Welcome to the Farm to School Resource Page for SAU #7! On this page, you will find updates about current Farm to School initiatives throughout the district, opportunities to get involved, and resources to help students, teachers, parents, and other community members engage with Farm to School. For questions, suggestions, or more information please contact the Farm to School Program Coordinator for the SAU #7, Amanda Kellner at email@example.com or 802-782-0027
What is Farm to School?
Farm to School is a national program that seeks to promote in schools increased awareness about where food comes from, knowledge of the local agricultural economy, and consumption of fresh, local foods. Through UNH and the Beacon Community Project, our community was selected as the recipient of grant monies to fund a part time position for a Farm to School Program Coordinator. The program coordinator works with teachers, students, administration, and the greater community to encourage thoughtful eating and appreciation for agriculture in our area.
See the video below for information about the impacts that the Farm to School Program can have in our community.
Economy, Community, Nutrition, Value, and Autonomy
Farm to School is about more than just farms and schools. It is really a program that seeks to address issues in the entire community though the vehicle of local food and student engagement. But, Farm to School is a project that every member of our community can get behind and support. Below, find some of the highlighted reasons that local food benefits everyone.
- Economy- Money spent locally helps community businesses expand and create more jobs, generates more tax revenue for the town, and increases economic opportunities for young people beginning their working lives. According to the 2014 USDA Child Nutrition Tables, if every New Hampshire resident spent $5 per week on local food, overs $338 million would be added to the state's economy.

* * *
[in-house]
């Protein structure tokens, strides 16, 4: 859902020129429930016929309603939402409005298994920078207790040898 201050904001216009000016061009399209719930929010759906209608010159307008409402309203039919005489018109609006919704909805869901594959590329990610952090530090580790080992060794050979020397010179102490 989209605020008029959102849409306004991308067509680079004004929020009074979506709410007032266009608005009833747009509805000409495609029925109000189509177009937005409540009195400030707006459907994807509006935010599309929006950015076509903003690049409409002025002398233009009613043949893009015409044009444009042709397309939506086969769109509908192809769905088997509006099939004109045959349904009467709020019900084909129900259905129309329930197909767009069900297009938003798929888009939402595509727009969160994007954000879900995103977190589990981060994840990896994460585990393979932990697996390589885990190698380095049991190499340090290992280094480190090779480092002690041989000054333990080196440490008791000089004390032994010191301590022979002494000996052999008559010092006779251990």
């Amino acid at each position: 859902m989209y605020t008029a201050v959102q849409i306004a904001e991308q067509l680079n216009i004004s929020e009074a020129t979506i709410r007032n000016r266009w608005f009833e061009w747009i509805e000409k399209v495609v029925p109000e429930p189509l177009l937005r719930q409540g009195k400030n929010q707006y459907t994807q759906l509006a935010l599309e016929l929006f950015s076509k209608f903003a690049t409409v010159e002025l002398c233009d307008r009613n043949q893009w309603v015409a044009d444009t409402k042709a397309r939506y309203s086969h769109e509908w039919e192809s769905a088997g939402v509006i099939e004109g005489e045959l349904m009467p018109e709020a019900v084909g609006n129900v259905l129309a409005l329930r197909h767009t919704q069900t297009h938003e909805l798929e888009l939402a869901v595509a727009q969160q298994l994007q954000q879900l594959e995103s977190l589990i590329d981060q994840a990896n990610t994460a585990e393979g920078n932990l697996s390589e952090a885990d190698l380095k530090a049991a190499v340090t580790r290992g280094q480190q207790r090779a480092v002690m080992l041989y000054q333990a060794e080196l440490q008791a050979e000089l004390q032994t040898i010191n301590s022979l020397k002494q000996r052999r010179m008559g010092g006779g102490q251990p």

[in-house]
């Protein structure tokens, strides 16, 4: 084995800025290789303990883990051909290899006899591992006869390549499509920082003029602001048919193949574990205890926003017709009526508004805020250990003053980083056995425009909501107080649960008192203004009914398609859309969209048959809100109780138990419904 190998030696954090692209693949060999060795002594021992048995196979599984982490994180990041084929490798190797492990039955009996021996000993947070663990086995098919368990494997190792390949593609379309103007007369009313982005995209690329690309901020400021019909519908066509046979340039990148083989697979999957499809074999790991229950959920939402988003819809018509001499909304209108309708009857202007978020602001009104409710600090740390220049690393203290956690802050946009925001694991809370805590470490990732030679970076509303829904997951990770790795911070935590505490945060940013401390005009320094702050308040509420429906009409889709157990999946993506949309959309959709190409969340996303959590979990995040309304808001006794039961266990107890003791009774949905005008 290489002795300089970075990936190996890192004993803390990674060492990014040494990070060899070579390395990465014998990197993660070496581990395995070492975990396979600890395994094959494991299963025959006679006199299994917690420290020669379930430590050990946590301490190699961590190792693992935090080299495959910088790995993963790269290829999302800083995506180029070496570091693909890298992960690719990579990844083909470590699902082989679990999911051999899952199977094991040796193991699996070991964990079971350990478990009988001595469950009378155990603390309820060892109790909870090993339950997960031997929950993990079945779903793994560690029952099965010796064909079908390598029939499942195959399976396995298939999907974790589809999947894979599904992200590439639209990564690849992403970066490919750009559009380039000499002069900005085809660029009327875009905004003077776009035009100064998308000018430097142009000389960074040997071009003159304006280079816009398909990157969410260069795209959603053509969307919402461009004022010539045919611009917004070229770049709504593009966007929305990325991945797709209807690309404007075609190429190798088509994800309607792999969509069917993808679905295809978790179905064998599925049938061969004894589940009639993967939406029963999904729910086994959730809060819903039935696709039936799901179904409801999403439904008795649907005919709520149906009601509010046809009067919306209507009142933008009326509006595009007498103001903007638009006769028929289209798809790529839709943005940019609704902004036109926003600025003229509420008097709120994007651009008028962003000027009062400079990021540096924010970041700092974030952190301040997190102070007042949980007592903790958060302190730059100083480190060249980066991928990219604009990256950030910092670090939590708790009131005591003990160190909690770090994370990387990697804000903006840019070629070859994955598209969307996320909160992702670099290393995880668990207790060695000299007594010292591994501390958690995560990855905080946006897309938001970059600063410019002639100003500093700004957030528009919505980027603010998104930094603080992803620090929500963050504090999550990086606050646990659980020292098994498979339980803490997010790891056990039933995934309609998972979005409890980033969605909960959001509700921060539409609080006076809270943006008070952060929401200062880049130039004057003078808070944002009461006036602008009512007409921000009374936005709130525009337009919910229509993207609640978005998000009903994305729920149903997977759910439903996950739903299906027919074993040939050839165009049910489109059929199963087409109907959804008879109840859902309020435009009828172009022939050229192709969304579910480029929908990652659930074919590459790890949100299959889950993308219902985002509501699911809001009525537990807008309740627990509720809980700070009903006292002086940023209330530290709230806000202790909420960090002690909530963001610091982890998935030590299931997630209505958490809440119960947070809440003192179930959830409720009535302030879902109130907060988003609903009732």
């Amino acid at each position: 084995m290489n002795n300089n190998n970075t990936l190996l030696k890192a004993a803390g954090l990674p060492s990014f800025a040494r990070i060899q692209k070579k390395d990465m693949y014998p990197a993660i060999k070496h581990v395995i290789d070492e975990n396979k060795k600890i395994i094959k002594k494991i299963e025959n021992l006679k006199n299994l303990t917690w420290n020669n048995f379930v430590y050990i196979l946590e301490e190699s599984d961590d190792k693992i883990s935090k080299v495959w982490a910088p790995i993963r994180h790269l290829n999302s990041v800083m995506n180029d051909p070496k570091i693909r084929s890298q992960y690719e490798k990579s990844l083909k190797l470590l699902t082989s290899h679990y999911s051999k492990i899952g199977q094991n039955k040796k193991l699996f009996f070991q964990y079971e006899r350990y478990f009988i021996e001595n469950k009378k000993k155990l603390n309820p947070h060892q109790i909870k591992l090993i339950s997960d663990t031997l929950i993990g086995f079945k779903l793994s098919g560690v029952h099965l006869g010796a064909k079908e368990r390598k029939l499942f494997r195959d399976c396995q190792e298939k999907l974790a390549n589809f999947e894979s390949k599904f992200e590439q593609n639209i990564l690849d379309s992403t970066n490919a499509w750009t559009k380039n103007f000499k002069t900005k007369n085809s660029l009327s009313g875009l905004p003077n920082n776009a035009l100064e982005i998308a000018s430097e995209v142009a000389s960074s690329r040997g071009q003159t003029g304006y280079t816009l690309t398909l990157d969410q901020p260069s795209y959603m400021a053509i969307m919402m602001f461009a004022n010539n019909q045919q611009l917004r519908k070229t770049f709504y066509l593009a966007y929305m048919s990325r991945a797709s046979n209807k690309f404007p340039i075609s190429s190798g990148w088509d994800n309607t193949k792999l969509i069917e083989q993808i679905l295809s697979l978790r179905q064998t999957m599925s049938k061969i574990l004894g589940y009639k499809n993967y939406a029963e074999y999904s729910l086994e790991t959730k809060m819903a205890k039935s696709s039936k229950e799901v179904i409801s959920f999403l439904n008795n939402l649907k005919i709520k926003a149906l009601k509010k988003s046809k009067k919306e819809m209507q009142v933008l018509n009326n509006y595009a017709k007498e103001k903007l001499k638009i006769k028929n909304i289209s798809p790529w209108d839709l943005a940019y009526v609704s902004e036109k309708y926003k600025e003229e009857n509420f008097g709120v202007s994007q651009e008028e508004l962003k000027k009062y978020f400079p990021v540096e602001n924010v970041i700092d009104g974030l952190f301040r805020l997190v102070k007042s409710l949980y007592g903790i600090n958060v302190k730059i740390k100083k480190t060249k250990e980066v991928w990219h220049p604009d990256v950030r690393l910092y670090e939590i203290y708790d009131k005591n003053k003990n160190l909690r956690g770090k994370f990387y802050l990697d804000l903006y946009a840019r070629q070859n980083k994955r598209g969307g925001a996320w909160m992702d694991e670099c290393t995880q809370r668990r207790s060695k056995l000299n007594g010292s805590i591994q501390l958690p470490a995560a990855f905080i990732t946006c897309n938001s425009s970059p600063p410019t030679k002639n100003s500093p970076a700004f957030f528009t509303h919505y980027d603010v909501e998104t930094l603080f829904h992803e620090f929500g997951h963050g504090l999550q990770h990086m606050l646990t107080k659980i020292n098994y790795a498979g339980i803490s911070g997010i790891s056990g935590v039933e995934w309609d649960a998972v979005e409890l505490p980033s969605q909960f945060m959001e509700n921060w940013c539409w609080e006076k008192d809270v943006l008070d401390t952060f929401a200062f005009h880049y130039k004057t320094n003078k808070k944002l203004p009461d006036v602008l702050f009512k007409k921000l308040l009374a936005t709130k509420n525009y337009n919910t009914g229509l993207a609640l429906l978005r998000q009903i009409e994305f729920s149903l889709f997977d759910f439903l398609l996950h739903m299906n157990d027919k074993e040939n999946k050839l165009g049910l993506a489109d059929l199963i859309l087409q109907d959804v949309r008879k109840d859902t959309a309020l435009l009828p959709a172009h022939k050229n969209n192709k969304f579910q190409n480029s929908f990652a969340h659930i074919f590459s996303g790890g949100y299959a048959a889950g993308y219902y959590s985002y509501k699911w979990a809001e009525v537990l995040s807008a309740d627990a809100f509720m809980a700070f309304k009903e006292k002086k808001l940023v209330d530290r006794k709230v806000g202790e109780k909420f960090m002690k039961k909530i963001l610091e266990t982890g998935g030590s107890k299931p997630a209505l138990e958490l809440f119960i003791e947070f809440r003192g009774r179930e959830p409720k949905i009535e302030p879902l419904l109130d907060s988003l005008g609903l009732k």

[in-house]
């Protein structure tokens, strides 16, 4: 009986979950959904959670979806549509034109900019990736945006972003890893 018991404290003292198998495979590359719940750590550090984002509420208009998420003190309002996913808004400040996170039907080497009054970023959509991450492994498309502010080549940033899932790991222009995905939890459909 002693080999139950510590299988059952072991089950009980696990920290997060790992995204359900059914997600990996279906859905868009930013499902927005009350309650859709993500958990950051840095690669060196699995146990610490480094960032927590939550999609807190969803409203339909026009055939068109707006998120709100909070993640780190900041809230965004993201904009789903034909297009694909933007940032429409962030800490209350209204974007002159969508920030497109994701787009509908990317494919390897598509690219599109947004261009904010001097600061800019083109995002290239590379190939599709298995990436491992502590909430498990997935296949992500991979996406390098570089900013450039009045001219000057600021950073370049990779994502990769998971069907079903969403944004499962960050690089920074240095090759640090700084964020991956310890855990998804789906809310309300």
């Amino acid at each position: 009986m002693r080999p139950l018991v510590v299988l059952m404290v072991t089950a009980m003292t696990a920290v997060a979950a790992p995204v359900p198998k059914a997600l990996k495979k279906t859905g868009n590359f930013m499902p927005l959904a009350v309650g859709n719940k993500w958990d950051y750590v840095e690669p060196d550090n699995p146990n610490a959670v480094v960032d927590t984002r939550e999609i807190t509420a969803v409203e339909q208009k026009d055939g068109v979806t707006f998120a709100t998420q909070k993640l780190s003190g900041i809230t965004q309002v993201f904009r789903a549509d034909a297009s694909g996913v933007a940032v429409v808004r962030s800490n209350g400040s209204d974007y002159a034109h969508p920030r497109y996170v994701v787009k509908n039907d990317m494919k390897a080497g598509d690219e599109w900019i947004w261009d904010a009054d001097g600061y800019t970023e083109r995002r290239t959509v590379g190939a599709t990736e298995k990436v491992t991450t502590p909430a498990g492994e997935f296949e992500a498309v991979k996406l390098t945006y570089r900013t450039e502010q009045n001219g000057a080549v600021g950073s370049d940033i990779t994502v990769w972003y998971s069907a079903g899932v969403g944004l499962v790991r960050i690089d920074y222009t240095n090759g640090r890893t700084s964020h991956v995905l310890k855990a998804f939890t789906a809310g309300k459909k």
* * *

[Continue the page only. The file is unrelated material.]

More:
- Community- Buying local food isn't just about building a vibrant local economy. It's also about making connections with your neighbors and supporting one another. Farm stands, farmers markets, and other settings in which people come together to share food are spaces to foster important relationships and mutual senses of responsibility. Raising children engaged in the agricultural labor of their neighbors builds a stronger community of neighbors more invested in each other's well-being.
- Nutrition- Local food is more likely to be fresher, having traveled less distance and having been allowed to reach maturity on the plant. Fresher produce contains more nutrients that can be lost in long shipping times from field to store or when produce is picked before it reaches it's natural maturity. Students have also been shown to be more likely to eat fresh fruits and veggies when they themselves have been engaged in the growing. Farm to School promotes student nutrition and wellness by offering them tastier, fresher foods that they can be proud of having had a hand in growing and are excited to eat.
- Value- In purchasing local foods, you are often purchasing a higher quality product. A consumer that knows the farmer producing their food is more likely to value that food and a farmer who delivers directly to consumers will take more responsibility for their crop, producing better, fresher, higher quality food. As noted above, students especially place higher value on food that they've had a hand in producing.
- Autonomy- Local food that is fresher and better for us reduces our dependence on distant producers and distributors. Buying local helps to support your family, your neighbors, and your local economy first and foremost. Locally produced food ensures genetic diversity and decreases risks of large food-borne illness outbreaks, both increasing the resiliency of our food supply.
For more on the benefits of buying local, see this article by UVM Agricultural Extension Vegetable and Berry Specialist, Vern Grubinger. Ten Reasons to Buy Local Food.
To read the SAU #7 Farm to School Policy, please see the Wellness Policy beginning on Page 14.